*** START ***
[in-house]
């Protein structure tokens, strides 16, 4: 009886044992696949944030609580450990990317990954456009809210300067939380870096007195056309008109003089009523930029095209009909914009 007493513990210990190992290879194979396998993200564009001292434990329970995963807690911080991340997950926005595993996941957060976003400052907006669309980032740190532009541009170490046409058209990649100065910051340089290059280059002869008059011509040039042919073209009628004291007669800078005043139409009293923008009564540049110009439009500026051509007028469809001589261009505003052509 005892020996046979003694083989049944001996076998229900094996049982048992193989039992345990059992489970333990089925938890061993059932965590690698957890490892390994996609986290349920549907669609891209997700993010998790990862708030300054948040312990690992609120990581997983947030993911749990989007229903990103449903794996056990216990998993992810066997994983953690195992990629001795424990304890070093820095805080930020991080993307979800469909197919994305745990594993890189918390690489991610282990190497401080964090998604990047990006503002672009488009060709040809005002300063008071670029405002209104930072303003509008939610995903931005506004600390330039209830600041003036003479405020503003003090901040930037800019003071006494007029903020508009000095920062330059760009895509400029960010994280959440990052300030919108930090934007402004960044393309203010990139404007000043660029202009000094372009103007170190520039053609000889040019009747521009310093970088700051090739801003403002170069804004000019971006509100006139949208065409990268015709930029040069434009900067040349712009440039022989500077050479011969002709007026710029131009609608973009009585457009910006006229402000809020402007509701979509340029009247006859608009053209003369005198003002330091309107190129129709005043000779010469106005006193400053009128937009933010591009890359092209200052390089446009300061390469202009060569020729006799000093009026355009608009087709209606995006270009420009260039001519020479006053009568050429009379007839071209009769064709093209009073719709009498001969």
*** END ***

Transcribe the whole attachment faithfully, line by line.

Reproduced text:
[in-house]
């Protein structure tokens, strides 16, 4: 009886044992696949944030609580450990990317990954456009809210300067939380870096007195056309008109003089009523930029095209009909914009 007493513990210990190992290879194979396998993200564009001292434990329970995963807690911080991340997950926005595993996941957060976003400052907006669309980032740190532009541009170490046409058209990649100065910051340089290059280059002869008059011509040039042919073209009628004291007669800078005043139409009293923008009564540049110009439009500026051509007028469809001589261009505003052509 005892020996046979003694083989049944001996076998229900094996049982048992193989039992345990059992489970333990089925938890061993059932965590690698957890490892390994996609986290349920549907669609891209997700993010998790990862708030300054948040312990690992609120990581997983947030993911749990989007229903990103449903794996056990216990998993992810066997994983953690195992990629001795424990304890070093820095805080930020991080993307979800469909197919994305745990594993890189918390690489991610282990190497401080964090998604990047990006503002672009488009060709040809005002300063008071670029405002209104930072303003509008939610995903931005506004600390330039209830600041003036003479405020503003003090901040930037800019003071006494007029903020508009000095920062330059760009895509400029960010994280959440990052300030919108930090934007402004960044393309203010990139404007000043660029202009000094372009103007170190520039053609000889040019009747521009310093970088700051090739801003403002170069804004000019971006509100006139949208065409990268015709930029040069434009900067040349712009440039022989500077050479011969002709007026710029131009609608973009009585457009910006006229402000809020402007509701979509340029009247006859608009053209003369005198003002330091309107190129129709005043000779010469106005006193400053009128937009933010591009890359092209200052390089446009300061390469202009060569020729006799000093009026355009608009087709209606995006270009420009260039001519020479006053009568050429009379007839071209009769064709093209009073719709009498001969």